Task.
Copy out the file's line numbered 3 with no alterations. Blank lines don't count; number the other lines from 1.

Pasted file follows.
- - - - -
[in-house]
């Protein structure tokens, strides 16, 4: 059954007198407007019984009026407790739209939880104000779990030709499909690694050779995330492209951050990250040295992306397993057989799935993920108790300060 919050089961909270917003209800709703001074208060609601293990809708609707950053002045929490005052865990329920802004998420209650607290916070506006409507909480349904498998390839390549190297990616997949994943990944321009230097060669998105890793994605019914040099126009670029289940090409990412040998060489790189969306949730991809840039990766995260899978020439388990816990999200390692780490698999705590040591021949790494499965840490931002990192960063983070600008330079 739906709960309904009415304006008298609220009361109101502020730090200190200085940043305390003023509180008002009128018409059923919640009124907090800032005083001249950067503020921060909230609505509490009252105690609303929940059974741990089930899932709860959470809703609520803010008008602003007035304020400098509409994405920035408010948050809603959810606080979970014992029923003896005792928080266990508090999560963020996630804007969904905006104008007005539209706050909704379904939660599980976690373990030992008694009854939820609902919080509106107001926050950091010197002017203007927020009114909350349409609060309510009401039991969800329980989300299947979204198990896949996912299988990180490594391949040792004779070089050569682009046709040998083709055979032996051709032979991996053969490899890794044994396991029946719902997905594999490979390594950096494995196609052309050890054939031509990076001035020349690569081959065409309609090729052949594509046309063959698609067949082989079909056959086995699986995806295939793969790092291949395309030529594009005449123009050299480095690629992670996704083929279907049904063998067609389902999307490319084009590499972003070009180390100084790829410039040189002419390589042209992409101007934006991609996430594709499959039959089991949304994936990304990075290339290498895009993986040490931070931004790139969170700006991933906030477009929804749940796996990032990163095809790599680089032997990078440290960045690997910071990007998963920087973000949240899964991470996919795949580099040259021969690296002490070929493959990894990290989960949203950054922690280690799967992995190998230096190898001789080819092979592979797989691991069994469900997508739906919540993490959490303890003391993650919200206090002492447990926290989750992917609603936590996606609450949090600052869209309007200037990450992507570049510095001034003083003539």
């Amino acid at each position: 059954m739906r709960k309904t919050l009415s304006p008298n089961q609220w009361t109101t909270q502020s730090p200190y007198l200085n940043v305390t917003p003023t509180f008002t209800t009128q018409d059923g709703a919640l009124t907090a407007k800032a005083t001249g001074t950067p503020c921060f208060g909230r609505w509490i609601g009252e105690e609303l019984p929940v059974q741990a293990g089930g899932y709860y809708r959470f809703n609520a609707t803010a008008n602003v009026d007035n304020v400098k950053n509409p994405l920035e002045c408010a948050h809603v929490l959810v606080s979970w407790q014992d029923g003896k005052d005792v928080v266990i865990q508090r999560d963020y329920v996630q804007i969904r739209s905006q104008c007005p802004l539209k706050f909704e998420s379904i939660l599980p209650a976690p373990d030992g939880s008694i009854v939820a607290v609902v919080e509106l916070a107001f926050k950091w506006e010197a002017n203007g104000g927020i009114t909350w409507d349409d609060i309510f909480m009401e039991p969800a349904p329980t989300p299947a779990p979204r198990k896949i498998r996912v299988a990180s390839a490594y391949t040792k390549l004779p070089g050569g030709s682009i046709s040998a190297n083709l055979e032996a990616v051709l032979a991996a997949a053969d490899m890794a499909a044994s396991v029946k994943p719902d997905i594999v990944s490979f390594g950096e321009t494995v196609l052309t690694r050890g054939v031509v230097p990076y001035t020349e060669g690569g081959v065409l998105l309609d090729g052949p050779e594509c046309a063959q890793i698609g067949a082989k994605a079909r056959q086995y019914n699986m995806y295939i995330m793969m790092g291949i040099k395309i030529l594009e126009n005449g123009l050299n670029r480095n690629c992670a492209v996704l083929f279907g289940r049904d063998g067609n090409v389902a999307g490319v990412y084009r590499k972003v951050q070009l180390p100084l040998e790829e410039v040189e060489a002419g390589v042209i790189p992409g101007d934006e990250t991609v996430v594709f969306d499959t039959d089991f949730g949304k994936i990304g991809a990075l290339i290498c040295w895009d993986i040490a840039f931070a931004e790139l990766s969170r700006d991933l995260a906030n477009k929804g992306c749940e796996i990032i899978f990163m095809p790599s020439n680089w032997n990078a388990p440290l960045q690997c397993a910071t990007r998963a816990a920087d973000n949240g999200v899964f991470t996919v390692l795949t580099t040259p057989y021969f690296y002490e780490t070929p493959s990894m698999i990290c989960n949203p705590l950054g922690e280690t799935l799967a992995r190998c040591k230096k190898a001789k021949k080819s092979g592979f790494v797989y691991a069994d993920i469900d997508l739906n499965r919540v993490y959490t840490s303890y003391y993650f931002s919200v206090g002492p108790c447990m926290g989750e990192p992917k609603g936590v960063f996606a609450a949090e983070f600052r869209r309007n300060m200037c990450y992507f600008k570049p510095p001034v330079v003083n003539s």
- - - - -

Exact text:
């Amino acid at each position: 059954m739906r709960k309904t919050l009415s304006p008298n089961q609220w009361t109101t909270q502020s730090p200190y007198l200085n940043v305390t917003p003023t509180f008002t209800t009128q018409d059923g709703a919640l009124t907090a407007k800032a005083t001249g001074t950067p503020c921060f208060g909230r609505w509490i609601g009252e105690e609303l019984p929940v059974q741990a293990g089930g899932y709860y809708r959470f809703n609520a609707t803010a008008n602003v009026d007035n304020v400098k950053n509409p994405l920035e002045c408010a948050h809603v929490l959810v606080s979970w407790q014992d029923g003896k005052d005792v928080v266990i865990q508090r999560d963020y329920v996630q804007i969904r739209s905006q104008c007005p802004l539209k706050f909704e998420s379904i939660l599980p209650a976690p373990d030992g939880s008694i009854v939820a607290v609902v919080e509106l916070a107001f926050k950091w506006e010197a002017n203007g104000g927020i009114t909350w409507d349409d609060i309510f909480m009401e039991p969800a349904p329980t989300p299947a779990p979204r198990k896949i498998r996912v299988a990180s390839a490594y391949t040792k390549l004779p070089g050569g030709s682009i046709s040998a190297n083709l055979e032996a990616v051709l032979a991996a997949a053969d490899m890794a499909a044994s396991v029946k994943p719902d997905i594999v990944s490979f390594g950096e321009t494995v196609l052309t690694r050890g054939v031509v230097p990076y001035t020349e060669g690569g081959v065409l998105l309609d090729g052949p050779e594509c046309a063959q890793i698609g067949a082989k994605a079909r056959q086995y019914n699986m995806y295939i995330m793969m790092g291949i040099k395309i030529l594009e126009n005449g123009l050299n670029r480095n690629c992670a492209v996704l083929f279907g289940r049904d063998g067609n090409v389902a999307g490319v990412y084009r590499k972003v951050q070009l180390p100084l040998e790829e410039v040189e060489a002419g390589v042209i790189p992409g101007d934006e990250t991609v996430v594709f969306d499959t039959d089991f949730g949304k994936i990304g991809a990075l290339i290498c040295w895009d993986i040490a840039f931070a931004e790139l990766s969170r700006d991933l995260a906030n477009k929804g992306c749940e796996i990032i899978f990163m095809p790599s020439n680089w032997n990078a388990p440290l960045q690997c397993a910071t990007r998963a816990a920087d973000n949240g999200v899964f991470t996919v390692l795949t580099t040259p057989y021969f690296y002490e780490t070929p493959s990894m698999i990290c989960n949203p705590l950054g922690e280690t799935l799967a992995r190998c040591k230096k190898a001789k021949k080819s092979g592979f790494v797989y691991a069994d993920i469900d997508l739906n499965r919540v993490y959490t840490s303890y003391y993650f931002s919200v206090g002492p108790c447990m926290g989750e990192p992917k609603g936590v960063f996606a609450a949090e983070f600052r869209r309007n300060m200037c990450y992507f600008k570049p510095p001034v330079v003083n003539s």